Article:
Digital Public Library of America “Beta Sprint”

| June 7, 2011

Via the always-interesting Chronicle of Higher Education, I present to you the Digital Public Library of America’s “Beta Sprint” Program:

The Beta Sprint seeks, ideas, models, prototypes, technical tools, user interfaces, etc. – put forth as a written statement, a visual display, code, or a combination of forms – that demonstrate how the DPLA might index and provide access to a wide range of broadly distributed content. The Beta Sprint also encourages development of submissions that suggest alternative designs or that focus on particular parts of the system, rather than on the DPLA as a whole…

“The Beta Sprint is where the dream of a seamless and comprehensive digital library for every person begins to grapple, technically and creatively, with what has already been accomplished and what still need to be developed,” said Doron Weber, Vice President of Programs at the Alfred P. Sloan Foundation and a Steering Committee member. “The DPLA represents the broadest coalition of stakeholders ever assembled who are dedicated to free and universal access to knowledge for all, and the Beta Sprint will help us kick off an 18-month program to construct, brick by digital brick, this beautiful new edifice.”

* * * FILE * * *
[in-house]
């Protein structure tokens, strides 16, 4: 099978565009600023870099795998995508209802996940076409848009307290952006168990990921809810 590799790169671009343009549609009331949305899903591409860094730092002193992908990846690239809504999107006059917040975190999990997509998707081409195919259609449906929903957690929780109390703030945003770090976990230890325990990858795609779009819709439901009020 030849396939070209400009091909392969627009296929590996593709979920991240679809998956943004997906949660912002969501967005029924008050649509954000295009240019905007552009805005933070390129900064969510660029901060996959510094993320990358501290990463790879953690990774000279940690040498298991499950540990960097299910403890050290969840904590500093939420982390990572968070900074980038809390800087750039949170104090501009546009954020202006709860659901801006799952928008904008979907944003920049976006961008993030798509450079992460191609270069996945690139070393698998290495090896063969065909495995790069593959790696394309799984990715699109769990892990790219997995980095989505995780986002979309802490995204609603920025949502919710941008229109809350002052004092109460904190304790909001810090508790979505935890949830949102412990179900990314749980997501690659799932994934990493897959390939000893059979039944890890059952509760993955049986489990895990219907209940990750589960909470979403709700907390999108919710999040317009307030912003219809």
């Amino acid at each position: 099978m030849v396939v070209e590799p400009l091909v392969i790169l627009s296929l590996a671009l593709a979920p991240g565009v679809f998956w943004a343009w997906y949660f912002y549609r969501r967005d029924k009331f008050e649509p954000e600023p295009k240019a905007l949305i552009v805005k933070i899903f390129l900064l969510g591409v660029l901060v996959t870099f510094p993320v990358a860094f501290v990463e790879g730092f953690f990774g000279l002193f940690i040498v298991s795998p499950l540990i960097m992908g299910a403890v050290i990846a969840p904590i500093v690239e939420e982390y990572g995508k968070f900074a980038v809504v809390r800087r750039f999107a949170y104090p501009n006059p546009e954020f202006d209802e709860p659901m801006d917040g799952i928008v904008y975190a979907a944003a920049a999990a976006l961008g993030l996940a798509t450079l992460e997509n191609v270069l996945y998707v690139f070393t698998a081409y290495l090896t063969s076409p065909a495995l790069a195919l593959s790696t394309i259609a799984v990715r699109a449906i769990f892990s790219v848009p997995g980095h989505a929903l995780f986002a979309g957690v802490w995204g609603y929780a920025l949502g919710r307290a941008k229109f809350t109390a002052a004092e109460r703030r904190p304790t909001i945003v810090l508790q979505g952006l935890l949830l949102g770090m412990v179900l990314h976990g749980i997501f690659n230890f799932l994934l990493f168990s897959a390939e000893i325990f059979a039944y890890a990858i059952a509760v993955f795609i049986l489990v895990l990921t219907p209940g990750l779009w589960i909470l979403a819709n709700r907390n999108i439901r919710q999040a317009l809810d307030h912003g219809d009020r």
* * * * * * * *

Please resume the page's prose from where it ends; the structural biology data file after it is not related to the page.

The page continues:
So put your thinking caps on and get to work! –

Submission instructions and more information are available at http://blogs.law.harvard.edu/dpla, where you can also watch a short video about the Beta Sprint. Statements of interest must be received by June 15, 2011. Final submissions will be due by September 1, 2011.

All of the information you need is right here. Don’t worry, you needn’t design the whole DPLA yourself. Note that:

The Beta Sprint seeks, ideas, models, prototypes, technical tools, user interfaces, etc.—put forth as a written statement, a visual display, code, or a combination of forms—that demonstrate how the DPLA might index and provide access to a wide range of broadly distributed content. The Beta Sprint also encourages development of betas that suggest alternative designs or that focus on particular parts of the system, rather than on the DPLA as a whole.

In reviewing these websites and writing this post, I tried to think of what contributions I would make to the Digital Public Library and I realized that designing such an institution is easier said than done! Just specifying that the library is to be digital and modern does very little to settle the details, which of course will end up making all the difference as to whether the project is successful or not. So, if you do have ideas, please consider submitting them. The DPLA needs you!